Subterranean: Tales of Dark Fantasy

This latest anthology published by Subterranean Press proved to be an interesting read. Contrary to what the title implies, however, not all short stories are dark fantasy. Then again, the line which separates the various fantasy subgenres has become so blurred in recent years that all the short fiction contained within the pages of Subterranean: Tales of Dark Fantasy might just be dark fantasy after all.

The short stories showcased in this anthology are as disparate in style and tone as the authors who wrote them. Poppy Z. Brite, Mike Resnick, Joe R. Lansdale, Tim Powers, Rachel Swirsky, Darren Speegle, Caitlin R. Kiernan, William Browning Spencer, Kage Baker, Mike Carey, and Patrick Rothfuss have vastly different and discordant voices, which ensures that every single piece has its own "flavor." And it's this wide variety that makes Subterranean: Tales of Dark Fantasy an enjoyable reading experience.

As is the case with any SFF anthology, some short stories are more memorable than others. Though I didn't dislike any piece per se, "It Washed Up" by Joe R. Lansdale is the only one which completely failed to make an impression on me.

While I felt that Brite's "The Gulf," Swirsky's "Monstrous Embrace," and Resnick's "Alastair Baffle's Emporium of Wonders" were less inspired and thus left a little to be desired, I fully enjoyed Power's time-traveling "The Hour of Babel," Speegle's "The Lunatic Miss Teak," Kiernan's "The Steam Dancer (1896), and Baker's "Caverns of Mystery." Spencer's "Penguins of the Apocalypse" just might be the weirdest thing I've read in quite a while. The clash between the Muslim religion and Western culture appears to have been the inspiration behind Carey's "Face," which I liked quite a bit.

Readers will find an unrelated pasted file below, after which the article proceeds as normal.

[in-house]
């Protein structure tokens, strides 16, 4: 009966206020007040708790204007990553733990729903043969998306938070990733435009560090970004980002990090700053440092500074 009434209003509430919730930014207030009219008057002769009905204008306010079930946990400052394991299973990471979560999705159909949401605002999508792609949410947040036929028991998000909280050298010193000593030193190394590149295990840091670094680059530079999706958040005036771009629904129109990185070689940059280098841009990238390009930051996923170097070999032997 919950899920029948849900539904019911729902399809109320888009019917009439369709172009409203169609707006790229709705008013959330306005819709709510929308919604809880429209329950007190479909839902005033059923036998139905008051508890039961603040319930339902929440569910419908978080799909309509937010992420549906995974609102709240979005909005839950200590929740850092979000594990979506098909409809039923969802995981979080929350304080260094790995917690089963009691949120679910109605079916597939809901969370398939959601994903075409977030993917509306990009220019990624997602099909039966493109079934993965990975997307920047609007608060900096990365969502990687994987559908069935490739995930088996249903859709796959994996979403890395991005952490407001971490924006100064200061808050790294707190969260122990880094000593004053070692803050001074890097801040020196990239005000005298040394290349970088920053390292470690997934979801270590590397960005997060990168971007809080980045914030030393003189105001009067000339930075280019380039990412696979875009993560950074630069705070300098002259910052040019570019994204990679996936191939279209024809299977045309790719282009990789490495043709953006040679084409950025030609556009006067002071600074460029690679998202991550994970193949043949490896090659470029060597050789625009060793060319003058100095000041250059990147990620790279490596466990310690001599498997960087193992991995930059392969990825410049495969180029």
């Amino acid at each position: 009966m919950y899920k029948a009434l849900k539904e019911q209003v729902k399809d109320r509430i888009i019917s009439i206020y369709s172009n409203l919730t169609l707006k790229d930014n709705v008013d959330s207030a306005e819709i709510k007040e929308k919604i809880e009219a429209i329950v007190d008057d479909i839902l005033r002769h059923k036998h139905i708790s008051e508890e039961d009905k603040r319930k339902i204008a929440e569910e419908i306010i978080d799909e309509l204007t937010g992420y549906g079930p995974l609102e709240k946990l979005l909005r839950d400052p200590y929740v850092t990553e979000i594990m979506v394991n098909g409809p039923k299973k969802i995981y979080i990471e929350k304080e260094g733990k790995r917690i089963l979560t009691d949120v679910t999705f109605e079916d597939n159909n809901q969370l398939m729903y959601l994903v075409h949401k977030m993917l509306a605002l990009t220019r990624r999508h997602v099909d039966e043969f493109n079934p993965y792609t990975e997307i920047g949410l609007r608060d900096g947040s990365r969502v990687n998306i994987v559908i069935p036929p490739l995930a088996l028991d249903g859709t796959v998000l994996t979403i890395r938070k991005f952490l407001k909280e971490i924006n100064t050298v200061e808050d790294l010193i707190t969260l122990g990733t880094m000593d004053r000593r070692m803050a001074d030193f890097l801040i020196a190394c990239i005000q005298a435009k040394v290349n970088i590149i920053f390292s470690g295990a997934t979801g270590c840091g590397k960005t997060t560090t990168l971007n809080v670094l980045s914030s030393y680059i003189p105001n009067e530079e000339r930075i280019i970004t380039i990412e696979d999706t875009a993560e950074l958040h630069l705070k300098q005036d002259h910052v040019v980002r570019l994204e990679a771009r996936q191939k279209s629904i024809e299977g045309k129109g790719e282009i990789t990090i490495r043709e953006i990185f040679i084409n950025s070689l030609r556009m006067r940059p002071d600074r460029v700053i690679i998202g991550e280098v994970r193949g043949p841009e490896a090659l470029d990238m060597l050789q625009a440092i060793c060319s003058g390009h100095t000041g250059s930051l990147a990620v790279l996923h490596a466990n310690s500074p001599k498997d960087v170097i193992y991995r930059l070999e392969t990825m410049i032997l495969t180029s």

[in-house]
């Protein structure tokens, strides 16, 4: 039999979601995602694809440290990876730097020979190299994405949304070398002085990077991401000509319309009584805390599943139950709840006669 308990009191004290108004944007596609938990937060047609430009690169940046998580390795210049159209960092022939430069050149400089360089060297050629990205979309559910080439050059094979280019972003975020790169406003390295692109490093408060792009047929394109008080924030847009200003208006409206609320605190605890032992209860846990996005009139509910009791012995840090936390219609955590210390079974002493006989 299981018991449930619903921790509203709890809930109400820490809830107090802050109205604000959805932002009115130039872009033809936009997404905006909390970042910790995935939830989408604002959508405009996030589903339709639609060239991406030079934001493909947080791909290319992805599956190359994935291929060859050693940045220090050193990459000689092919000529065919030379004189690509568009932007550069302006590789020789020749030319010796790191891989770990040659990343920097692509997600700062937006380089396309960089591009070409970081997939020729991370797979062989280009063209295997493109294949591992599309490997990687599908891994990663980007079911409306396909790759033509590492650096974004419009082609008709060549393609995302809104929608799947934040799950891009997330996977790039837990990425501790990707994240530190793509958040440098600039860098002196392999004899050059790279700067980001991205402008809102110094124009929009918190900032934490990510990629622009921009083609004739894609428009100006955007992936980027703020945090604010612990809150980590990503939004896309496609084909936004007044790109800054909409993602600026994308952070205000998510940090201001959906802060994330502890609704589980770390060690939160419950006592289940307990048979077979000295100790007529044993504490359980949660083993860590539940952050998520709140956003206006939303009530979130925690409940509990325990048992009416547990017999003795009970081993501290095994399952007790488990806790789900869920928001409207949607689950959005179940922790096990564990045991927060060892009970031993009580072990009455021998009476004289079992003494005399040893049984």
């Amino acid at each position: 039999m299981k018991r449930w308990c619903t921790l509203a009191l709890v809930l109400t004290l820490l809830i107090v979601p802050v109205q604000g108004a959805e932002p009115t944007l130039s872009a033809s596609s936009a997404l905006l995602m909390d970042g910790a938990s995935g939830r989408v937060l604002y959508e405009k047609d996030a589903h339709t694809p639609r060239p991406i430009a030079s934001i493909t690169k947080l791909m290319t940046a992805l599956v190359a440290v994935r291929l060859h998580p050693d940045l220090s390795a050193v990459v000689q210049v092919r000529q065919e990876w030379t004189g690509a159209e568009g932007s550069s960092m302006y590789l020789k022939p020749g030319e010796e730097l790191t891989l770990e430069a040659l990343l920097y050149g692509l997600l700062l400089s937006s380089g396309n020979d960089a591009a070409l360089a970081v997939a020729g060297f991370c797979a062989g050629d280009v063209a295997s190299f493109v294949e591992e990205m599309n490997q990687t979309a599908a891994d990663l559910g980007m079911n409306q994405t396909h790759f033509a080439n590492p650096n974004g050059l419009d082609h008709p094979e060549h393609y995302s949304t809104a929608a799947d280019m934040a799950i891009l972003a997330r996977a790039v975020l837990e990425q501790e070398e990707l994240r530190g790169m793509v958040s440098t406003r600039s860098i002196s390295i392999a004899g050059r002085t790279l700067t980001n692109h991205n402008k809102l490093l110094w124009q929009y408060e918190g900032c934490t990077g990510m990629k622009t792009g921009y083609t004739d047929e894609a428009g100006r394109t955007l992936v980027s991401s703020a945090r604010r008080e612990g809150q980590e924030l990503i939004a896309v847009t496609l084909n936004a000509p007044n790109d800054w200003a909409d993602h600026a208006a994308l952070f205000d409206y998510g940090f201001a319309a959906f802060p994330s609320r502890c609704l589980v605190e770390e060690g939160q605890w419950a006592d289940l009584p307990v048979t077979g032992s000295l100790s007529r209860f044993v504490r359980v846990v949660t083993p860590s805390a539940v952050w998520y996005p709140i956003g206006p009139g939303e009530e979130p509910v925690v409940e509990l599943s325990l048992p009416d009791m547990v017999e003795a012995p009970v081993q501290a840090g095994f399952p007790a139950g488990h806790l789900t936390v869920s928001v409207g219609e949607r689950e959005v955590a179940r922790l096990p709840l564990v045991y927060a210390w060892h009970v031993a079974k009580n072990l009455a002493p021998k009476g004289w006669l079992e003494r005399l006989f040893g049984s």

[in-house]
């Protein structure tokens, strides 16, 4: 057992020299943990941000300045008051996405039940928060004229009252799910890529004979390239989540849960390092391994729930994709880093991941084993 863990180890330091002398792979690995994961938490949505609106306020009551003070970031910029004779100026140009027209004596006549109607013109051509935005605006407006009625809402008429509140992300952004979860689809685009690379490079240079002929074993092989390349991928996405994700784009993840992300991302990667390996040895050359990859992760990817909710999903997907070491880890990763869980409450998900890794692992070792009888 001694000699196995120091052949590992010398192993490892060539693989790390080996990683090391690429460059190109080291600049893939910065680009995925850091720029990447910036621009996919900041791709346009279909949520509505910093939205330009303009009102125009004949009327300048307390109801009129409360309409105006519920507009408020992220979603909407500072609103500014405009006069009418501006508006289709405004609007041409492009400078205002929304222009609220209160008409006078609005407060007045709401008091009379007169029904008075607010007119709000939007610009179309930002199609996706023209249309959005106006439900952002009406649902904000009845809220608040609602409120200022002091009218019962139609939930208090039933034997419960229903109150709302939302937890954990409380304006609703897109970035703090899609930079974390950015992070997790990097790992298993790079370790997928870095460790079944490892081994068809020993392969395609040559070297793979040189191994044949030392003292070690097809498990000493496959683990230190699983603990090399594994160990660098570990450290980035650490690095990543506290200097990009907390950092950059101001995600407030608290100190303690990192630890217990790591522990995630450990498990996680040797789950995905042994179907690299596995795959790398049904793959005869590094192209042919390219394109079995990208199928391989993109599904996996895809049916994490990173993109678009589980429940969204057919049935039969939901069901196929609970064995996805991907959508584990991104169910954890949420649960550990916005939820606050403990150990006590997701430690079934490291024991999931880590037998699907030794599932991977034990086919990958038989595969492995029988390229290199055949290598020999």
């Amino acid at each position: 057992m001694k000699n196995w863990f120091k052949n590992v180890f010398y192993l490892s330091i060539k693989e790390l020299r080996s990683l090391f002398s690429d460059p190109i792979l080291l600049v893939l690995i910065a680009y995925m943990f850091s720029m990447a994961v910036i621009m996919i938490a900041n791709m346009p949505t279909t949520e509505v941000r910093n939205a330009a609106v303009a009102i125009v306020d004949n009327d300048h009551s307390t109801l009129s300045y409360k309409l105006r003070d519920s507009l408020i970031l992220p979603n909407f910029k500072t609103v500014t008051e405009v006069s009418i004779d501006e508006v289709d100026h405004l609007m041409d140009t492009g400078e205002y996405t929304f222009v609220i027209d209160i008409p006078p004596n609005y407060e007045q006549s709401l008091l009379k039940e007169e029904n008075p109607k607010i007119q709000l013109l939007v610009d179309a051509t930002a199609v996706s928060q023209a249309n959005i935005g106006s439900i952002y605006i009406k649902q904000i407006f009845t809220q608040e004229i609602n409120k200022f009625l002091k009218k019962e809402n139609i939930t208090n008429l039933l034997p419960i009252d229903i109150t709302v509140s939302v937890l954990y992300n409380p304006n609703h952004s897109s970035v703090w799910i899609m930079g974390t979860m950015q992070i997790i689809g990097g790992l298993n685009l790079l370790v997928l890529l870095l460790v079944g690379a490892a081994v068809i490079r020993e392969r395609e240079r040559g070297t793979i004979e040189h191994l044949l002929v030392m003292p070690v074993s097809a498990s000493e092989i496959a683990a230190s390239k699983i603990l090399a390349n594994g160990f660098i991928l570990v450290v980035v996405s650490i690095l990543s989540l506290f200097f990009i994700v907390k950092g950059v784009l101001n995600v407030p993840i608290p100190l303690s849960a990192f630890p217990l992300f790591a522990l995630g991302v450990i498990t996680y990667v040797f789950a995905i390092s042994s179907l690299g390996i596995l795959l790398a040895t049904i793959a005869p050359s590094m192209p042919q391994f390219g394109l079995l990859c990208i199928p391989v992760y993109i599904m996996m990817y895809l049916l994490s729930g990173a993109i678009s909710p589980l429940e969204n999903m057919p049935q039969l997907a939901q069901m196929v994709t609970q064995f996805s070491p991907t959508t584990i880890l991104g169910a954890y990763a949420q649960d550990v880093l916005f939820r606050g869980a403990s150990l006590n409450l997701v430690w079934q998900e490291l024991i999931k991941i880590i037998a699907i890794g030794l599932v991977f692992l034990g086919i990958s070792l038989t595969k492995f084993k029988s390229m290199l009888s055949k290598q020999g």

As a matter of course, the anthology's pièce de résistance is Patrick Rothfuss' "The Road to Levinshir," a portion of which will appear in the forthcoming The Wise Man's Fear. It shows an older, more mature Kvothe, and is a totally self-contained tale. Needless to say, it should whet your appetite for the sequel to The Name of the Wind!

All in all, the contrasting writing styles of the various contributors guarantee that there is something for everyone in Subterranean: Tales of Dark Fantasy.

The final verdict: 7.25/10

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3 commentaires:

Larry Nolen said...

Uh...these stories were about what? Outside of Rothfuss, I didn't get any description at all. I might pick it up in a few months (after the school's fall sports season ends) to review, but I really have no clue about stories themselves.

Ben said...

Does anyone know if these stories are collected in some format that won't cost me $40 USD?

Patrick said...

I've just been told that it's now sold out at Subpress. So if you want it, only the Amazon stock remains. . .